Taking a brief from a board on a CIO/CTO/CDO role is rather like picking from a box of chocolates where you’ve lost the little card which tells you what the flavours are; you never know what you’ll get until you taste it. There are certainly some specific flavours which come through depending on the sector and size of the organisation, but as a head hunter, I can tell you that boards are full of surprises.
Furthermore when we speak to CIOs who are looking for a new role, they often reflect on organisations where they were not happy. Even so, it’s clear that they did little due diligence before signing on the dotted line. A common theme is, “They said they wanted change and I believed them”. However, if you speak to the organisations who have ejected that technology leader, they will confirm that they did, and still do, want change. So where did it all go wrong?
Whilst the briefings are always quite different, they tend to fall into three categories:
1. Just technology transformation
The first are organisations which have technology and just want it to be better. Some are very open about the level of chaos the new leader will find and others are less candid. Some will sell you a strawberry cream and you end up with a mouldy coffee cream, and sometimes, they lie. In any case these are essentially technology-centric roles, pure and simple – nothing wrong with that. You will need strong technical skills and the ability to define a good and solid commercial business case.
2. Part technology, part business transformation
The second are organisations which have some business issues which they need help with. For example, “Our supply chain is inefficient, we are trying to be global but all our technology capability is in Clacton on Sea” or “we want to be more customer-centric but don’t really know how to go about it”. This is a hybrid business/technology role where you will need functional, commercial, influencing and technical skills in equal measure. Today, these are the most common.
3. Full business transformation
The third, and by far the rarest (the violet cream), are the organisations which are genuinely hungry for transformation; they are ready to jump in and disrupt themselves to take the fight to the competition – whoever that is or might be at some point. They are ready to reinvent themselves and look to their technology leader to help them define the very essence of what they will become. This is far more of a business role than a technology role and the key skills are strategic thinking, stakeholder management, innovation and transformation.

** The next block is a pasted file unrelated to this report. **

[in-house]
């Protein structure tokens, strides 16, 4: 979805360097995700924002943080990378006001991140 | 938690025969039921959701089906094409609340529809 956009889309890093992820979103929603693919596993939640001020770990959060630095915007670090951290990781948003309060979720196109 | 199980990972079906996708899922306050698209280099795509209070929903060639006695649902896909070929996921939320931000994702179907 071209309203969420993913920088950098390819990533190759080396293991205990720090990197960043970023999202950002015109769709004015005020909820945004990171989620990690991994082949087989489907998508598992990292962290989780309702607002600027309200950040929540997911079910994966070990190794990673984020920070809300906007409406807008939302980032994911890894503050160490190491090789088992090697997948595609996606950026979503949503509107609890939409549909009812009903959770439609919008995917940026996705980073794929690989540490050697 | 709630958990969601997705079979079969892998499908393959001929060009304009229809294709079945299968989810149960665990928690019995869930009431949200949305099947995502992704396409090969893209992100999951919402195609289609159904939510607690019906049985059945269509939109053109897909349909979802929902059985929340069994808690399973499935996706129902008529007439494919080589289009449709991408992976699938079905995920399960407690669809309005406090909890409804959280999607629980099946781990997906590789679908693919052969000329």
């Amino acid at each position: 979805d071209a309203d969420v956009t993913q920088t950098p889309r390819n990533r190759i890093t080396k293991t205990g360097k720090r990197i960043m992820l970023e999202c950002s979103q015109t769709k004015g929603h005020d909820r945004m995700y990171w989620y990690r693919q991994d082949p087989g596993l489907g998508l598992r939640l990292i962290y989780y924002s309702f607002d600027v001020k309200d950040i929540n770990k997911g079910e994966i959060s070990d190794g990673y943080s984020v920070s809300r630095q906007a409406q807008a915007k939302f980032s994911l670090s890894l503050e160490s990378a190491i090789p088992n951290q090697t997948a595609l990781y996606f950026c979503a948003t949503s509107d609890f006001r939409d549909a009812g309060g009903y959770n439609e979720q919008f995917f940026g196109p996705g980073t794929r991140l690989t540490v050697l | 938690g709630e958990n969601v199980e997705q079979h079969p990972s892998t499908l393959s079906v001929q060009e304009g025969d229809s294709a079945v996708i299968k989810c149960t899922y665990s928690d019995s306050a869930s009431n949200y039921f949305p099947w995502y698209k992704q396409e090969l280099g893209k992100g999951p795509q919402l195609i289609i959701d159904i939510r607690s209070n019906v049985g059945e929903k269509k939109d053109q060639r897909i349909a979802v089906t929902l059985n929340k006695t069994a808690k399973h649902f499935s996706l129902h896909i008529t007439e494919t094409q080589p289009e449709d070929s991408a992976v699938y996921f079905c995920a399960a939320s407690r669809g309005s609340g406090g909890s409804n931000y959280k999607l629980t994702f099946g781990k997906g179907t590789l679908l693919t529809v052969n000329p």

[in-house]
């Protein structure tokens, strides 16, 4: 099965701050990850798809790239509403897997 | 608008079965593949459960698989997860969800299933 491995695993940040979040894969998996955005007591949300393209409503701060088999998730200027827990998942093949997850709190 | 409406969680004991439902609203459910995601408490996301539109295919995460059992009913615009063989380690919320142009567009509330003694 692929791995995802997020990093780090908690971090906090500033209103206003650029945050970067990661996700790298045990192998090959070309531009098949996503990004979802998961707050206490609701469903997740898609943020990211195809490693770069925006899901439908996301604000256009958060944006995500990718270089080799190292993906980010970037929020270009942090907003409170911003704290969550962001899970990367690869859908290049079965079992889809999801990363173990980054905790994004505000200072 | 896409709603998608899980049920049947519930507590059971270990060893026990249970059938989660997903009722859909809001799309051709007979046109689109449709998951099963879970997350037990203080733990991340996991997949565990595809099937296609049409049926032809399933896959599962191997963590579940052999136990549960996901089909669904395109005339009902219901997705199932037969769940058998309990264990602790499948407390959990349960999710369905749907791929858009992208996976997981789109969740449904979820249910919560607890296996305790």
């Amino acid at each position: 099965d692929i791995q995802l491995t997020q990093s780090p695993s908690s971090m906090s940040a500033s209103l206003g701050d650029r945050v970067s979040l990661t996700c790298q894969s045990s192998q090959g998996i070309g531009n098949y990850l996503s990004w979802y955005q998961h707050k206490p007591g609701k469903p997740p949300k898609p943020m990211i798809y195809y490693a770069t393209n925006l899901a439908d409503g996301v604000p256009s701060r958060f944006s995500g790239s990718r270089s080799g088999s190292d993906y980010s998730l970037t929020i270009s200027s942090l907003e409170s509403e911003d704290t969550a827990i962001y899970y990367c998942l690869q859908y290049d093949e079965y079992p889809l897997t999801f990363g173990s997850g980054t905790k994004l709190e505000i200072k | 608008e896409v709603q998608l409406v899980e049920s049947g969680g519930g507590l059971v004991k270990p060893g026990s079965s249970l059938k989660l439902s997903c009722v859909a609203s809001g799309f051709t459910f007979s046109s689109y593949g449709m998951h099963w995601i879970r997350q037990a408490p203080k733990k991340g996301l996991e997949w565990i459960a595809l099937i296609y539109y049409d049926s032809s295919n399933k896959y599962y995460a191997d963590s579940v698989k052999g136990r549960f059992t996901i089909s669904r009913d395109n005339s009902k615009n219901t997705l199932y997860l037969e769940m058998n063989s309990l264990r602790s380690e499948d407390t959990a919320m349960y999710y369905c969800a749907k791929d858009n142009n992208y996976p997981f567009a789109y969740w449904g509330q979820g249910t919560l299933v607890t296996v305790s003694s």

Whilst it’s true that it’s easier for an organisation to transform if it’s small and agile, GE shows us that elephants can also learn to dance: it’s about mindset. That’s why each briefing is a new adventure for us and not much surprises us anymore.
If there is one big surprise however, it’s that many technology leaders have given little thought as to where they might thrive, which explains why so many of them last months rather than years. Candidates hear an organisation say they want change and dig no deeper. They don’t ask how much change is needed, when it will start, where the money to fund it will come from, what happens when there’s a bump in the road (inevitable), or if the guy in supply chain is change-resistant (likely) or the sponsor leaves half-way through (must be considered).
Poor due diligence often results in a complete mismatch of expectations and as head hunters we often hear the same story from two sides, each blaming the other as to why it didn’t work. Happy technology leaders usually describe a good culture fit and I believe that the pace of change an organisation wants and will tolerate contributes heavily to that perception of culture.
Key questions to ask
Ask the head hunter the awkward questions about appetite for change and ask them again as well as every person you meet along the way in the interview process. Are they all aligned? Does your gut instinct tell you they are being honest (or even that they know the answers themselves)?
The next critical question is therefore all about you. In your desire to appear as a commercial, transformational board member, the outstanding technology super-brains often feel it’s not acceptable to take a role to improve technology and deliver a strategy set out by other business leaders. The truth is, there is nothing wrong with being a technology geek – we need them, and they are becoming more, not less in demand. The key to success is in knowing yourself, being honest and then finding the organisation in which you will thrive. Thereafter it’s about having the good judgement and sense to walk away from an interview for a role when you know it’s not really you.
Off to another briefing now: who knows – orange delight or toffee crisp?